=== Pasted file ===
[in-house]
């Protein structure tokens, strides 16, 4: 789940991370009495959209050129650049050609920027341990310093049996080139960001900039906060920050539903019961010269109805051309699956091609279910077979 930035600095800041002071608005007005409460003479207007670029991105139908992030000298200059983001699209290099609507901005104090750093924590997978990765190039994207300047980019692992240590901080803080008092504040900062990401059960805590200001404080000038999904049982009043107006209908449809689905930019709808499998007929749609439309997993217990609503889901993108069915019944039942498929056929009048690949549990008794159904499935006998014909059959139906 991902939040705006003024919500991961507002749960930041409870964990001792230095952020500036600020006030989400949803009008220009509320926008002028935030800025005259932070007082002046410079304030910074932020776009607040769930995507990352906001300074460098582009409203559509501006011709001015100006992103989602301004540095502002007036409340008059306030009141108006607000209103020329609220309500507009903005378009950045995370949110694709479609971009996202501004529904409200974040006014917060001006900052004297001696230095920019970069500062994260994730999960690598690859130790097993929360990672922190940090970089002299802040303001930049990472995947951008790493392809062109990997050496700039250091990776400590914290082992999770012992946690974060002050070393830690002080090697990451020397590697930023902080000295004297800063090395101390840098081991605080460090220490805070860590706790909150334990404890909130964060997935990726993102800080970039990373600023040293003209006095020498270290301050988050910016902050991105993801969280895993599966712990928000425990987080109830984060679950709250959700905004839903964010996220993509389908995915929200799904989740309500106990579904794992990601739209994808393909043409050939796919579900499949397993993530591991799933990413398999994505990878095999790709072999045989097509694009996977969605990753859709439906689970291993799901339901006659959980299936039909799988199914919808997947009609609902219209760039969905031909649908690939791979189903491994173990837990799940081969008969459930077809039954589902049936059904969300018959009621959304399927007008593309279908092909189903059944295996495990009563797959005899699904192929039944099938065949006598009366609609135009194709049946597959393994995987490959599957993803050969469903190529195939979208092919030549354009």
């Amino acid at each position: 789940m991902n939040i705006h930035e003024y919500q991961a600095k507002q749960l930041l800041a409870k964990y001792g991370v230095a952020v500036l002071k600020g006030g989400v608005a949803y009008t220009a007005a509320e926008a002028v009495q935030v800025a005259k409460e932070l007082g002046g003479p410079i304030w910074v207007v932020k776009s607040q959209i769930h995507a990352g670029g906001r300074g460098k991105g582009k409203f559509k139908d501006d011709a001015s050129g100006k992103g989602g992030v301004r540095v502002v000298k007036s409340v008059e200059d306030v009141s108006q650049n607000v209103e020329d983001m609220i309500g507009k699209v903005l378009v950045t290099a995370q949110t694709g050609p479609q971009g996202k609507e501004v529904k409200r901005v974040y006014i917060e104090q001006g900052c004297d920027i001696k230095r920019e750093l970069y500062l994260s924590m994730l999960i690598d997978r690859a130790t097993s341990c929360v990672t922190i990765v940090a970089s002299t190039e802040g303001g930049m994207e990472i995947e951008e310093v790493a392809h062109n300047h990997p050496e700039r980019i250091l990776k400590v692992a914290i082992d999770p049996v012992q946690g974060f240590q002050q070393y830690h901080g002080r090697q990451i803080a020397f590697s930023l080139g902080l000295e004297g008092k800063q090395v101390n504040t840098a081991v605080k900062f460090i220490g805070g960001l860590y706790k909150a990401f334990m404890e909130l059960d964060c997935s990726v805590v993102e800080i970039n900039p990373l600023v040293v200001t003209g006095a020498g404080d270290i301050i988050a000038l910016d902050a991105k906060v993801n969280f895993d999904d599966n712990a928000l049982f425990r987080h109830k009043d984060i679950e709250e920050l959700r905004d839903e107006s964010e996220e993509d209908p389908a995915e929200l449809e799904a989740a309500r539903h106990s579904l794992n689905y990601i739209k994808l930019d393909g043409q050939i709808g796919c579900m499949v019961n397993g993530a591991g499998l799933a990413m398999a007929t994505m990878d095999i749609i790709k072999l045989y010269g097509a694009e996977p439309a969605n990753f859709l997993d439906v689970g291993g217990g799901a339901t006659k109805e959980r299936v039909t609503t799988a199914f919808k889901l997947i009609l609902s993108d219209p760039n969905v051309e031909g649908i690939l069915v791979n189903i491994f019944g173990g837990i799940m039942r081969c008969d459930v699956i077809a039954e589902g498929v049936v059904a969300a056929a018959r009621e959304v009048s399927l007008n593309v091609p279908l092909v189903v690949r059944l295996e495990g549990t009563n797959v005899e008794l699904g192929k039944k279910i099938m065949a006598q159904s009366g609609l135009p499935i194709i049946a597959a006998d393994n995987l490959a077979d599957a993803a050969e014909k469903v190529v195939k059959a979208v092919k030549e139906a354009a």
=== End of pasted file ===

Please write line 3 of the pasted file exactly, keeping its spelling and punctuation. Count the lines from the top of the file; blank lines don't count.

């Amino acid at each position: 789940m991902n939040i705006h930035e003024y919500q991961a600095k507002q749960l930041l800041a409870k964990y001792g991370v230095a952020v500036l002071k600020g006030g989400v608005a949803y009008t220009a007005a509320e926008a002028v009495q935030v800025a005259k409460e932070l007082g002046g003479p410079i304030w910074v207007v932020k776009s607040q959209i769930h995507a990352g670029g906001r300074g460098k991105g582009k409203f559509k139908d501006d011709a001015s050129g100006k992103g989602g992030v301004r540095v502002v000298k007036s409340v008059e200059d306030v009141s108006q650049n607000v209103e020329d983001m609220i309500g507009k699209v903005l378009v950045t290099a995370q949110t694709g050609p479609q971009g996202k609507e501004v529904k409200r901005v974040y006014i917060e104090q001006g900052c004297d920027i001696k230095r920019e750093l970069y500062l994260s924590m994730l999960i690598d997978r690859a130790t097993s341990c929360v990672t922190i990765v940090a970089s002299t190039e802040g303001g930049m994207e990472i995947e951008e310093v790493a392809h062109n300047h990997p050496e700039r980019i250091l990776k400590v692992a914290i082992d999770p049996v012992q946690g974060f240590q002050q070393y830690h901080g002080r090697q990451i803080a020397f590697s930023l080139g902080l000295e004297g008092k800063q090395v101390n504040t840098a081991v605080k900062f460090i220490g805070g960001l860590y706790k909150a990401f334990m404890e909130l059960d964060c997935s990726v805590v993102e800080i970039n900039p990373l600023v040293v200001t003209g006095a020498g404080d270290i301050i988050a000038l910016d902050a991105k906060v993801n969280f895993d999904d599966n712990a928000l049982f425990r987080h109830k009043d984060i679950e709250e920050l959700r905004d839903e107006s964010e996220e993509d209908p389908a995915e929200l449809e799904a989740a309500r539903h106990s579904l794992n689905y990601i739209k994808l930019d393909g043409q050939i709808g796919c579900m499949v019961n397993g993530a591991g499998l799933a990413m398999a007929t994505m990878d095999i749609i790709k072999l045989y010269g097509a694009e996977p439309a969605n990753f859709l997993d439906v689970g291993g217990g799901a339901t006659k109805e959980r299936v039909t609503t799988a199914f919808k889901l997947i009609l609902s993108d219209p760039n969905v051309e031909g649908i690939l069915v791979n189903i491994f019944g173990g837990i799940m039942r081969c008969d459930v699956i077809a039954e589902g498929v049936v059904a969300a056929a018959r009621e959304v009048s399927l007008n593309v091609p279908l092909v189903v690949r059944l295996e495990g549990t009563n797959v005899e008794l699904g192929k039944k279910i099938m065949a006598q159904s009366g609609l135009p499935i194709i049946a597959a006998d393994n995987l490959a077979d599957a993803a050969e014909k469903v190529v195939k059959a979208v092919k030549e139906a354009a």